As Trump’s time in office draws to a close, political appointees are swiftly moving to secure lasting control over a taxpayer-funded institution that has been a constant irritant for authoritarian regimes all across Eurasia for the last 70 years. As a result, the integrity of Radio Free Europe/Radio Liberty (RFE/RL) is at risk of sustaining lasting and perhaps irreparable damage. Repressive autocracies are on standby to celebrate.

The U.S. Agency for Global Media (USAGM) is critical to global press freedom. It manages U.S. government-funded broadcasters including Voice of America and RFE/RL. Most of the journalists working in these newsrooms are non-American, and in the case of RFE/RL, are covering the countries they were born in. Apart from reaching more than 40 million people, these institutions serve as safe havens for hundreds of my colleagues in the places where journalism is criminalized or restrained.

I, myself, found a refuge at the Ukrainian office of RFE/RL back in the early 2000s as a young reporter fleeing severe censorship, harassment, and anti-queer discrimination at local newsrooms. Being exposed to a work ethic based on a transparent set of editorial values, knowing that your newsroom always has your back in the face of any violence, harassment, or persecution, and not having a fear of getting fired for political reasons, was a liberating and transformative experience for me. Frankly, I wouldn’t be alive today if not for the refuge RFE/RL once provided me.

RFE/RL has through the years helped bring to light stories that tyrants have always wanted to cover up. From making sure truth got through the Iron Curtain to my parents during the Soviet occupation 40 years ago to cover the Belarusian uprising, corruption in Putin’s Russia, and the machinations of Eurasian kleptocrats today, RFE/RL has been a beacon for hope in trying times. In 2020, amid record threats against journalists, five of my RFE/RL colleagues have died in the line of work this year alone, and many more have been arrested. In Belarus, RFE/RL reporters have collectively spent more than 250 days behind bars just for doing their job.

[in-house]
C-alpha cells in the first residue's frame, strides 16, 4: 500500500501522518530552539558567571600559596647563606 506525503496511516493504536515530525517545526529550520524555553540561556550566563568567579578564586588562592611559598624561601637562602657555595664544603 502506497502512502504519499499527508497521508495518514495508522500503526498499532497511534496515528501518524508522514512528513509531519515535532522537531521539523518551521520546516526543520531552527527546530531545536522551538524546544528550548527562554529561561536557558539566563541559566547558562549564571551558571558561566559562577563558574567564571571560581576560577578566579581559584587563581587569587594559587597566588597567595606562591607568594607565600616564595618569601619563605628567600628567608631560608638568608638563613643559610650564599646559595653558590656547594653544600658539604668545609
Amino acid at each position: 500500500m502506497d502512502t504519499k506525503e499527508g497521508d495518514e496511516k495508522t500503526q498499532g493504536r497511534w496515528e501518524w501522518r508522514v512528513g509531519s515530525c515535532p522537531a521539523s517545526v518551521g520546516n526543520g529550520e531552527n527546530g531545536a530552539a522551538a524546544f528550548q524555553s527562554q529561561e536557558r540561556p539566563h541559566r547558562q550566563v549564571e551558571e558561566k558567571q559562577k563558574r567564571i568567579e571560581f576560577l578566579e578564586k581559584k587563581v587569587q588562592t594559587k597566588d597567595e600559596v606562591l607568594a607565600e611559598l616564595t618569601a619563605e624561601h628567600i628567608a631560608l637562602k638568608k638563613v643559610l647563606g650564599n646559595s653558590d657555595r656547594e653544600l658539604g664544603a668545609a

That’s why it is heartbreaking to witness the ongoing efforts to remake RFE/RL and its fellow U.S. international broadcast networks in the image of Russian or Chinese propaganda machines. Since taking over as CEO of their oversight agency USAGM last year, Michael Pack has managed to inflict severe reputational damage to RFE/RL, Radio Free Asia, and Voice of America in record time. He has sent my colleagues back to torturers in their home countriesdenied support for employees facing persecutionfired independent journalists, and stacked the agencies’ editorial boards with partisan loyalists.

In the last few weeks, when it became clear that Trump was defeated, Pack upped the tempo on his agenda. He rushed to appoint new loyalists to top management positions (including on oversight boards), cement their contracts for the next two years, and torpedo provisions protecting the broadcasters’ financial autonomy. These last-minute initiatives will ensure that this administration’s agenda will remain entrenched at the highest levels well into the Biden term, even after Pack is removed. “This is precisely the kind of political power maneuver that RFE/RL regularly witnesses in places like Russia, Hungary, Belarus, and Tajikistan,” RFE/RL journalists wrote in an unprecedented open letter. “We never thought we’d see it from our own oversight agency.”

President-elect Biden has already indicated a change of USAGM leadership after the transition is over. But RFE/RL can’t wait until inauguration day. Pack’s push for lasting control puts the reputations and lives of hundreds of my colleagues at risk, and dovetails — with disturbing synchronicity — with a renewed push by Eurasian autocrats against RFE/RL. In Russia, President Putin is signing a law to brand RFE/RL journalists as individual “foreign agents,” making it easier to jail them for doing their job. In Belarus, dictator Lukashenka kept subjecting RFE/RL journalists to arbitrary imprisonment and stripped them of their state accreditation. There are more attacks like these elsewhere.

This crisis couldn’t come at a worse moment, with both the devastating rampage of the coronavirus and President Trump’s breathtaking efforts to have the American elections annulled sucking up all attention. Exhausted and overwhelmed, Americans can be forgiven for hoping all can be repaired post-inauguration. But make no mistake, time is of the essence. America’s taxpayer-funded broadcasters are sustaining serious damage. Overlooking the existential peril facing these brave journalists until it’s too late will only make the foreign policy mandate of the incoming U.S. leadership much, much harder — and the repressions of foreign autocrats much, much easier.